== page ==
"Piss Christ" by Andres Serrano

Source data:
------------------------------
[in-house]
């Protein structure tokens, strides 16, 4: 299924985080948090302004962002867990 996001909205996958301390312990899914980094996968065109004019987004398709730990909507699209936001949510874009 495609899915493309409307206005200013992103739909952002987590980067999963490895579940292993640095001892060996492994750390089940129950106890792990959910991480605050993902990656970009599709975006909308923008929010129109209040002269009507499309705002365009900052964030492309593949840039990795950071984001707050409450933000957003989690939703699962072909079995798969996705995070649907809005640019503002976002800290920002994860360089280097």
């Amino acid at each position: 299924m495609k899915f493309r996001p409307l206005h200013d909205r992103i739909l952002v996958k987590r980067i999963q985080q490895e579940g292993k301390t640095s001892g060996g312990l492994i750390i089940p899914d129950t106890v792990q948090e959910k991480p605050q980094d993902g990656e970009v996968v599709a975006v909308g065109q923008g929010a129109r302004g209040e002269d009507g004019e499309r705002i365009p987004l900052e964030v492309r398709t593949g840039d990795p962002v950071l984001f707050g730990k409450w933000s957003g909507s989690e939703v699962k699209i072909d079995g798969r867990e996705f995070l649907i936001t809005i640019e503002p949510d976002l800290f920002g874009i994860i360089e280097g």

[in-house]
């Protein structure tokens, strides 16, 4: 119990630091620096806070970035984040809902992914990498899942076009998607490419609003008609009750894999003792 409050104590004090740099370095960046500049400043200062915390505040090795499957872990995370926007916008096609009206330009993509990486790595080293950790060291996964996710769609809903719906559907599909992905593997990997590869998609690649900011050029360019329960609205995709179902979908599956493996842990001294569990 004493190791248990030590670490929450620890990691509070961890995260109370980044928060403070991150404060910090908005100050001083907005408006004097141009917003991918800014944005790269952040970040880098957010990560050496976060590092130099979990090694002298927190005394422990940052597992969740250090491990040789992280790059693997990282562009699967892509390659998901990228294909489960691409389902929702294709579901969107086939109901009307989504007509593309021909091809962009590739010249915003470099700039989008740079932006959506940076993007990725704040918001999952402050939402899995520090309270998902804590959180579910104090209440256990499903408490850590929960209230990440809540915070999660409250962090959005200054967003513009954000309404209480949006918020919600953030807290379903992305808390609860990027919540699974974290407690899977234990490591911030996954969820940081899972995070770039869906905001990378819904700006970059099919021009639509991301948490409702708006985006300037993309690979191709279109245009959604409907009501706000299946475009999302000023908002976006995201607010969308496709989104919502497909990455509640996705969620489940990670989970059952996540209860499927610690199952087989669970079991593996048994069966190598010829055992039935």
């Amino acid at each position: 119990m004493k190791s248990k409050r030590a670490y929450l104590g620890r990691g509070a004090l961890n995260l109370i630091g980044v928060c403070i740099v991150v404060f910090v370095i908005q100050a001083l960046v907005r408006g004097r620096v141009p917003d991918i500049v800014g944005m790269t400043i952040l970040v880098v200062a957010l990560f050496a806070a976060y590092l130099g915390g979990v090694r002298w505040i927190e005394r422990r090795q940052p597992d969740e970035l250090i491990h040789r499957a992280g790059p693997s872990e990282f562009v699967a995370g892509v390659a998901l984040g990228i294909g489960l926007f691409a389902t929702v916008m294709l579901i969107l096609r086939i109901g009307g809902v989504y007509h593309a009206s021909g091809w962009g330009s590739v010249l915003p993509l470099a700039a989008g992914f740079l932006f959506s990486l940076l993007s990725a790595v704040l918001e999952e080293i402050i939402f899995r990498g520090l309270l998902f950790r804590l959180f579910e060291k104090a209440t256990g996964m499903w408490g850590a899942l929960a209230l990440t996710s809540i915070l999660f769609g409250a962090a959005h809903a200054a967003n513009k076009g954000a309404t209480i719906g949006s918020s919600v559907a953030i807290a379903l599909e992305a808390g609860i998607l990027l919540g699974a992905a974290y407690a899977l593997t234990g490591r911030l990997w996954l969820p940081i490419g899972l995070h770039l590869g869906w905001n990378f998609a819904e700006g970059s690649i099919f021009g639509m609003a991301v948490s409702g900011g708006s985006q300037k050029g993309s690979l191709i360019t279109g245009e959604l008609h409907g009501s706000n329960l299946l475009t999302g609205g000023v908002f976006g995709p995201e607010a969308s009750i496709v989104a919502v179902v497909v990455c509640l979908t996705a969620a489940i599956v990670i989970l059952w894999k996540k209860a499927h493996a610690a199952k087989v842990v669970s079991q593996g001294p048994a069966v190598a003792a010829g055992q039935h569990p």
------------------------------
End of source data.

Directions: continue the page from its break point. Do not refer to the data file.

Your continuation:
Christ is the “image (icon) of the invisible God”; this at once denotes the inherent transcendence of an “image” rightly constructed or fashioned. Biblically understood, that which is truly “art” is not an end in itself but rather a means to an end, and that end is ultimately celestial. This harmonizes with the Platonic idea of forms, that earthly shadows point to heavenly substance, that terrestrial images, whether ideas or philosophical and artistic representations of ideas, testify to ultimate transcendent realities that can be discovered through contemplation of ideas or representations thereof. Of course such transcendent discovery necessitates that ultimate realities do in fact exist, and that the aesthetic representation of those ultimate realities; such as music, art, or rhetoric; must conform aesthetically and ethically to those celestial entities they represent if the artist, craftsman, or observer is to represent and/or experience ultimate transcendence. This immediately disqualifies all art and artists who do “art for art’s sake” or whose art neglects or perverts what is ultimately good, beautiful, and true. Such “art” and “artists” therefore participate in what Augustine called “the privation (or negation) of the good,” that is, they actually participate in a perversion of goodness through aesthetic representation of that which “falls short of the glory of God.” Such art can be “true” only in one sense: it testifies to the truth of human fallenness and depravity, specifically to the corruption of the human imagination, intellect, and will.